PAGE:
Java 6 comes with SwingWorker as an integral part of the JRE (yes, you no more need to download it). And THAT version of SwingWorker can send progress status while the background work still is in progress. Using this new feature, it is possible to do a lengthy background operation that reports its status from time to time. For example: While loading thousands of rows from the server (which might need several seconds) you could return once a second so-called "chunks" of let's say ten or hundred rows and visualize them meanwhile. That means, the users sees how more and more data gets shown. That is much better than just showing an hourglass pointer. And it is really much better than not showing anything and even do not redraw. Since the SwingWorker correctly uses Swing's event thread to draw the "chunks", you will even see no repaint problems. Everything just looks pretty nice and behaves really responsive (just as you would love it if you would be a user).

Here is a small test program that demonstrates the behaviour. It shows a frame with a slider and a button. A background thread needs one minute to finish, and sends a progress status (here: the current number of seconds it was running so far) to the Swing event thread. That thread then paints the slider in the new position. The cool thing is that the UI is completely responsive. That means, not only the UI is correctly repainted while the background thread is working (or sleeping), but you can also press the button in that time and will not see any hanging repaint updates, etc. Just run the code and press the button, and then move around the message box. You will see that in the background the slider moves and correctly paints, still.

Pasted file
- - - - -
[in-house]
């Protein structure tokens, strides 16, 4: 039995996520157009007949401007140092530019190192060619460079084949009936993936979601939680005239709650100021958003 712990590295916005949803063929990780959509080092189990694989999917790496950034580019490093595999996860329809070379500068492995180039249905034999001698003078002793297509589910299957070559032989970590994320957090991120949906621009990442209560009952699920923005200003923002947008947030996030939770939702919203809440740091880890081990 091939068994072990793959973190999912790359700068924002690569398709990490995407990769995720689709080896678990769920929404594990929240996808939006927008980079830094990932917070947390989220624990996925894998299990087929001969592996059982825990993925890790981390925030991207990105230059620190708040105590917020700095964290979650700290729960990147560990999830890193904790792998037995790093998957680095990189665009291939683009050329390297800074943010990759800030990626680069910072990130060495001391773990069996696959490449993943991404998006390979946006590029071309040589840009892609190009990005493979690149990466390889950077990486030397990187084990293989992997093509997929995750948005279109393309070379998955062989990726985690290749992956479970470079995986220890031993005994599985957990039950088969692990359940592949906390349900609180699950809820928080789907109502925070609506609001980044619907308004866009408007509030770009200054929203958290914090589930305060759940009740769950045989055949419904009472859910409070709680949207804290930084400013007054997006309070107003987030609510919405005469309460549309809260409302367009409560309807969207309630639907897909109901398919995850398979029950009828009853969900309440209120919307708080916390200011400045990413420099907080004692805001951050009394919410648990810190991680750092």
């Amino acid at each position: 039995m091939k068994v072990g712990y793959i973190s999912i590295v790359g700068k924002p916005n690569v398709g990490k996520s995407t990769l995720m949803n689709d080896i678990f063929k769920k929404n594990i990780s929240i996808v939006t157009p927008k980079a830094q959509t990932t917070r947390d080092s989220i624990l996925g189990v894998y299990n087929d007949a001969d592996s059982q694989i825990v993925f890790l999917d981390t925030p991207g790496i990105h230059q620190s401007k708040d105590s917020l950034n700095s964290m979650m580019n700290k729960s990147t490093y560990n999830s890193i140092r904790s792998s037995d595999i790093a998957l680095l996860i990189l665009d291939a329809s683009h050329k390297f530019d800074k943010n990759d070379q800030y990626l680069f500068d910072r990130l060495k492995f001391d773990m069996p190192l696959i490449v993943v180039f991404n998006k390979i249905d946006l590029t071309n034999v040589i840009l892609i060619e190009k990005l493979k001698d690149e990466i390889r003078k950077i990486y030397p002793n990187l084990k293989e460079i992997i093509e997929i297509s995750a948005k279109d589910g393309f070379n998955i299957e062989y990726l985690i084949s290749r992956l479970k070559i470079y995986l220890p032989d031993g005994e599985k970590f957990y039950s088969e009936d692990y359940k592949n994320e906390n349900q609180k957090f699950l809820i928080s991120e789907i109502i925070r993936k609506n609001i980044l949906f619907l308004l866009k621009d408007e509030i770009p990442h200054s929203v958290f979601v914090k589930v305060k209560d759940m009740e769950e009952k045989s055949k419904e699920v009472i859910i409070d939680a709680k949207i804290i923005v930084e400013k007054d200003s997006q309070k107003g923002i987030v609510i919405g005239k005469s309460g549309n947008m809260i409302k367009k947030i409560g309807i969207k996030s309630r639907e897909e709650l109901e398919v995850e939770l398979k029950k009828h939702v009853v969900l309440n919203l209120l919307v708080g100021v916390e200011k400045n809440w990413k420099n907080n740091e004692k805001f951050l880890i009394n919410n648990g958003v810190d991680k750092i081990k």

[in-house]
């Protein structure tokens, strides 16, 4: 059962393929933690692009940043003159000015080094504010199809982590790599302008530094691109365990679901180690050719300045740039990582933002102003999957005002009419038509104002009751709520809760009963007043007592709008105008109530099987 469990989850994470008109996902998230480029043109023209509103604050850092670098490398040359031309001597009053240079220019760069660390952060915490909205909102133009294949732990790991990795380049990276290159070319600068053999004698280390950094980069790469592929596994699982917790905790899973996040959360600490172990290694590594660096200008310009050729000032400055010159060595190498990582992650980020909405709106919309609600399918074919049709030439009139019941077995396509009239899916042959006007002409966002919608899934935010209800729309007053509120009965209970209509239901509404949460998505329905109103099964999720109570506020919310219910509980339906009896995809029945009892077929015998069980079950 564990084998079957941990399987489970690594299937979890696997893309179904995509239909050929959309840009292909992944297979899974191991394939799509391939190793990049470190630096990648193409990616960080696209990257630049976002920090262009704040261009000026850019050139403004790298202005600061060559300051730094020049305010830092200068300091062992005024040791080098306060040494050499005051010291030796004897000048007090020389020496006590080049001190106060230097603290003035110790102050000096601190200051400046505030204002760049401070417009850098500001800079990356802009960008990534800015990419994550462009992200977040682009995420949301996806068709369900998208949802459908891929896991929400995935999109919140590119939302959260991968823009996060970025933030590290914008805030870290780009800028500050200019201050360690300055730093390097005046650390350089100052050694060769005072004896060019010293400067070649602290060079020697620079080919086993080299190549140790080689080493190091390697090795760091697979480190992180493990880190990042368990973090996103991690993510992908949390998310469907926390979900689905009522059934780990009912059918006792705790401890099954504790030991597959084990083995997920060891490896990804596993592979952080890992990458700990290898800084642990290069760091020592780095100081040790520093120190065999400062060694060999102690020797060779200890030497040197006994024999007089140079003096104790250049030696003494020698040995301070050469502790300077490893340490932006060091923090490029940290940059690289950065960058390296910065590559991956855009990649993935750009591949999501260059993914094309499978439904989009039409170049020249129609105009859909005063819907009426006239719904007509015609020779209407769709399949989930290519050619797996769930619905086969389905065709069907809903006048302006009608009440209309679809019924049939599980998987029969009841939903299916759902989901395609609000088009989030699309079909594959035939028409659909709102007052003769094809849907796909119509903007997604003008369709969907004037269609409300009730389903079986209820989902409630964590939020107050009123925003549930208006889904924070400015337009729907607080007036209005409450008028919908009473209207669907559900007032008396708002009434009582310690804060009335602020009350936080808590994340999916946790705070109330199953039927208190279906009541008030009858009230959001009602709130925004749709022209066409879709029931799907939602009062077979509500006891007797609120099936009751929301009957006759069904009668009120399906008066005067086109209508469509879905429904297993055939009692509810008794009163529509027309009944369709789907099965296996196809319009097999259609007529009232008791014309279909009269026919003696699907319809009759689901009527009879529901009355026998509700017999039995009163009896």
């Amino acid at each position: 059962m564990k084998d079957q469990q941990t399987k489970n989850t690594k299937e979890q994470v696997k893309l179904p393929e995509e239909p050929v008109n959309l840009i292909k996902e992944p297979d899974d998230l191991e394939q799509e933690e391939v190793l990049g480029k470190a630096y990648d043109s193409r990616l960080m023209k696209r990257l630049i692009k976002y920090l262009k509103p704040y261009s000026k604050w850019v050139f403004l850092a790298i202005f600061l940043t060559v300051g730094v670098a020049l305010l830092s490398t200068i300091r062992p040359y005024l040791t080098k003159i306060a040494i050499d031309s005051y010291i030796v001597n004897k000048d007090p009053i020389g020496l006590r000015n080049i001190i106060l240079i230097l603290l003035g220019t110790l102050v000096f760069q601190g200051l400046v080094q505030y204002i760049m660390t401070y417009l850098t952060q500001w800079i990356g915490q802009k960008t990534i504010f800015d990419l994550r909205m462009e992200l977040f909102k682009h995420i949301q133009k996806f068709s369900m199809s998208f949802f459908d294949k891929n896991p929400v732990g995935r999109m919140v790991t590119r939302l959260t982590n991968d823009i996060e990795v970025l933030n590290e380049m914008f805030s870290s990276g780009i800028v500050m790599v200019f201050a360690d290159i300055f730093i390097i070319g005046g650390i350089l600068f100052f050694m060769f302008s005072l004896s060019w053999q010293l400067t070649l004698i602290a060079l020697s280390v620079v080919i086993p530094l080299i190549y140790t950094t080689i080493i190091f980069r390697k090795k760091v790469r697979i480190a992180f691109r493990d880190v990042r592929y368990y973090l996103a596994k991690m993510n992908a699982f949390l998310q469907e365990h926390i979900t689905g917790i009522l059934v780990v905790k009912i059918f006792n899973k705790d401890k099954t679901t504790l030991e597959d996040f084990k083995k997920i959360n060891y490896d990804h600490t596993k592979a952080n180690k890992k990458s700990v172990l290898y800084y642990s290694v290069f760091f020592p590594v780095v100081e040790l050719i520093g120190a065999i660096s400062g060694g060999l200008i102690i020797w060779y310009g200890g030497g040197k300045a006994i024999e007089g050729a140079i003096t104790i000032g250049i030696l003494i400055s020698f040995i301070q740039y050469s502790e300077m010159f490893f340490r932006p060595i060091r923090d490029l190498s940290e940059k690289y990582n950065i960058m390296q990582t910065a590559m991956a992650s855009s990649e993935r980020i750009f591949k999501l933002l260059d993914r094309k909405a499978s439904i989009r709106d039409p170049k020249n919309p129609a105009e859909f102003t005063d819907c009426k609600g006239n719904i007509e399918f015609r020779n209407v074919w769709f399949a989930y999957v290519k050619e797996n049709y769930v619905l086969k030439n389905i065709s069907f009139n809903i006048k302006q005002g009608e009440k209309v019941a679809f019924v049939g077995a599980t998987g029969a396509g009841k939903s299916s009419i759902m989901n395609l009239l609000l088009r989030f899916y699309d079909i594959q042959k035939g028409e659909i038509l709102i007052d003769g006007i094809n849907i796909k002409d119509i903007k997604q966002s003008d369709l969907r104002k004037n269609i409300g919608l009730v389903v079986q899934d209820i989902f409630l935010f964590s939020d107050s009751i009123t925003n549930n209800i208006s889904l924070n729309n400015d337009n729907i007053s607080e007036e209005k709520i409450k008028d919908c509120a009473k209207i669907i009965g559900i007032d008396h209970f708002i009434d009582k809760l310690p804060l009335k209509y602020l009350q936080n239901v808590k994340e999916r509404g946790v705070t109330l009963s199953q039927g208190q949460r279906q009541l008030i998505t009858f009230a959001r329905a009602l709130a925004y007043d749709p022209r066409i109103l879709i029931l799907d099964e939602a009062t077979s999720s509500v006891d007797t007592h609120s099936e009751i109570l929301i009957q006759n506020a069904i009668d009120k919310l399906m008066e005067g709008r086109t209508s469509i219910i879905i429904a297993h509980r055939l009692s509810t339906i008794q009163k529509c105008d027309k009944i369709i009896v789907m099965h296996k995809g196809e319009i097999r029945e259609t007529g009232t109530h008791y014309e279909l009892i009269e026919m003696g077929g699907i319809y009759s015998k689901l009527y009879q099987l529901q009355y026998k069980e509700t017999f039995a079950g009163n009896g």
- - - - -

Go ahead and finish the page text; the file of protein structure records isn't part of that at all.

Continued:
public final class ProgressStateSample {
    public static final void main(final String[] args) throws Exception {
        final JFrame sampleFrame = new JFrame();
        final JPanel body = new JPanel();
        body.setLayout(new BorderLayout());
        final JSlider slider = new JSlider(0, 60);
        body.add(slider, BorderLayout.NORTH);
        final Action action = new AbstractAction("Click Here") {
            public final void actionPerformed(final ActionEvent e) {
                JOptionPane.showMessageDialog(sampleFrame, "As you can see, the UI is responsive and there are no repaint problems!");
        final JButton button = new JButton(action);
        body.add(button, BorderLayout.SOUTH);
        final SwingWorker<Integer, Integer> backgroundWork = new SwingWorker<Integer, Integer>() {
            protected final Integer doInBackground() throws Exception {
                for (int i = 0; i < 61; i++) {
                return 60;
            protected final void process(final List<Integer> chunks) {